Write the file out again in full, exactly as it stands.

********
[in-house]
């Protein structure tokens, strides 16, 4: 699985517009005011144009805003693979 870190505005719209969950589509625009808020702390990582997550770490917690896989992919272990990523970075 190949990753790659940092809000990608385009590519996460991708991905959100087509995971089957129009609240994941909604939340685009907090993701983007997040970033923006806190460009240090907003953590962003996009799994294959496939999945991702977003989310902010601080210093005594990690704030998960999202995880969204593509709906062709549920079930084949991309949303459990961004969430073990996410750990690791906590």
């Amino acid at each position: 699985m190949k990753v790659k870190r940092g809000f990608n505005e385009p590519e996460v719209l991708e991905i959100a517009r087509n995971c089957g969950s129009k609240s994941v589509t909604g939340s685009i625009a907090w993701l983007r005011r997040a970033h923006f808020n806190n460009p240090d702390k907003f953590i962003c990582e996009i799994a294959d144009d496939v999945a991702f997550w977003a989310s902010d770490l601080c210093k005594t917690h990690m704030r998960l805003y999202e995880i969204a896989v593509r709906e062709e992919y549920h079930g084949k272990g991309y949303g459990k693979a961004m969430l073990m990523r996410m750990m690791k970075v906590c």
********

[in-house]
């Protein structure tokens, strides 16, 4: 699985517009005011144009805003693979 870190505005719209969950589509625009808020702390990582997550770490917690896989992919272990990523970075 190949990753790659940092809000990608385009590519996460991708991905959100087509995971089957129009609240994941909604939340685009907090993701983007997040970033923006806190460009240090907003953590962003996009799994294959496939999945991702977003989310902010601080210093005594990690704030998960999202995880969204593509709906062709549920079930084949991309949303459990961004969430073990996410750990690791906590």
């Amino acid at each position: 699985m190949k990753v790659k870190r940092g809000f990608n505005e385009p590519e996460v719209l991708e991905i959100a517009r087509n995971c089957g969950s129009k609240s994941v589509t909604g939340s685009i625009a907090w993701l983007r005011r997040a970033h923006f808020n806190n460009p240090d702390k907003f953590i962003c990582e996009i799994a294959d144009d496939v999945a991702f997550w977003a989310s902010d770490l601080c210093k005594t917690h990690m704030r998960l805003y999202e995880i969204a896989v593509r709906e062709e992919y549920h079930g084949k272990g991309y949303g459990k693979a961004m969430l073990m990523r996410m750990m690791k970075v906590c």